Biases may be found in the research of this issue by personal assumptions regarding certain wars and conflicts and those groups affect by said wars and conflicts.  For example, the effects of war on children living in Iraq and Afghanistan will vary considerably from the consequences of war on children residing in the U.S. who have parents deployed to Iraq or Afghanistan.  Researchers will have to treat all groups studied in an equal manner, especially in ethnographic research.

Author bias may be present due to his military service and deployments in Iraq in support of Operation Iraqi Freedom and Operation Enduring Freedom.  Special care will be made to minimize any bias based on personal opinions and experiences.  If one is made, then balancing opinions may be inserted to level the issues and statements.


The setting of the research should involve various locales that have been affected by the war in different decades.  This includes Europe, during the periods of World War I and World War II, the Middle East, which has been deeply affected by war for centuries, but for the purpose of this research project, we will look at Afghanistan and Iraq as well as Africa.  We will also measure the impact of war on children of American soldiers who are deployed to various conflicts throughout the world to look for patterns. A Qualitative view of Growing up During War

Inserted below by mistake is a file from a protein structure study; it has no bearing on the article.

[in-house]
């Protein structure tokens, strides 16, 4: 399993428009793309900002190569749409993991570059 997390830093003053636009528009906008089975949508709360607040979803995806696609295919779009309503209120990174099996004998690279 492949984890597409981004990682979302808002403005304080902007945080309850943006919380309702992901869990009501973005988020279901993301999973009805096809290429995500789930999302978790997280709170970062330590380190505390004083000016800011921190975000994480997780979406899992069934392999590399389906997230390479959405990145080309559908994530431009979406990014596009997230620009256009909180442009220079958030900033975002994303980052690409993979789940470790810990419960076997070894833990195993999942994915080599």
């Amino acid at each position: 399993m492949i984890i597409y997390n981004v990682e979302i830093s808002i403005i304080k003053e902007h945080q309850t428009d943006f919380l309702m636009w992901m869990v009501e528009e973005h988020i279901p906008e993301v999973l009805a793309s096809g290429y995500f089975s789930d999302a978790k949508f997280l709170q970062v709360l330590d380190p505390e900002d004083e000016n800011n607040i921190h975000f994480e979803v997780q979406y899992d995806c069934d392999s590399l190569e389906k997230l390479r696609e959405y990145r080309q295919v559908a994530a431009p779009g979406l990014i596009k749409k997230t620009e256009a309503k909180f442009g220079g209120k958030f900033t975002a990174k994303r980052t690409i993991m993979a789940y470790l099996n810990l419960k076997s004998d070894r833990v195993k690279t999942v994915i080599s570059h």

Research Question

How does it feel to be born and raised during a decade of war?


Potential for Social Change

It has been stated many times that to learn about the future; one must study the past.  War has several effects on individuals; the primary effects are felt by those who are fighting on the battlefield and endure the hardships of soldiering through conflict.  Secondary effects are those that change the course of one’s life by direct or indirect outcomes of incursions. Because not all effects are physical and cannot be seen visually, emotional effects may lay dormant for some time before they surface.  If mental health professionals knew more about the feelings that children bear in order to cope with a life exposed to war via the news, social media, web searches, and direct knowledge of family or friends in combat. Then early recognition and early intervention might prove to build emotionally stronger children and in turn stable adults.

Annotated Bibliography

Akbulut-Yuksel, M. (2009). Children of War:  The long-run effects of large-scale physical destruction and warfare on children.  Institute for the Study of Labor, 4407, 1 – 47. 

This is a research article that specifically looks at the effects of World War II on a generation of German children.  It offers a very accurate view of the effects of war on a group of individuals and the long-term consequences of war and physical destruction on particular outcomes, such as educational attainment, health status, and labor market outcomes.  The author uses a dataset to show city-level destruction by bombings, as well as individual survey data collected by the German Socioeconomic Panel.  Severe and long-lasting effects are found on three fronts – human capital formation, health, and labor market outcomes.  All of these detrimental outcomes for children who lived through World War II show exactly how war has the potential to stunt the growth of individuals in many different ways.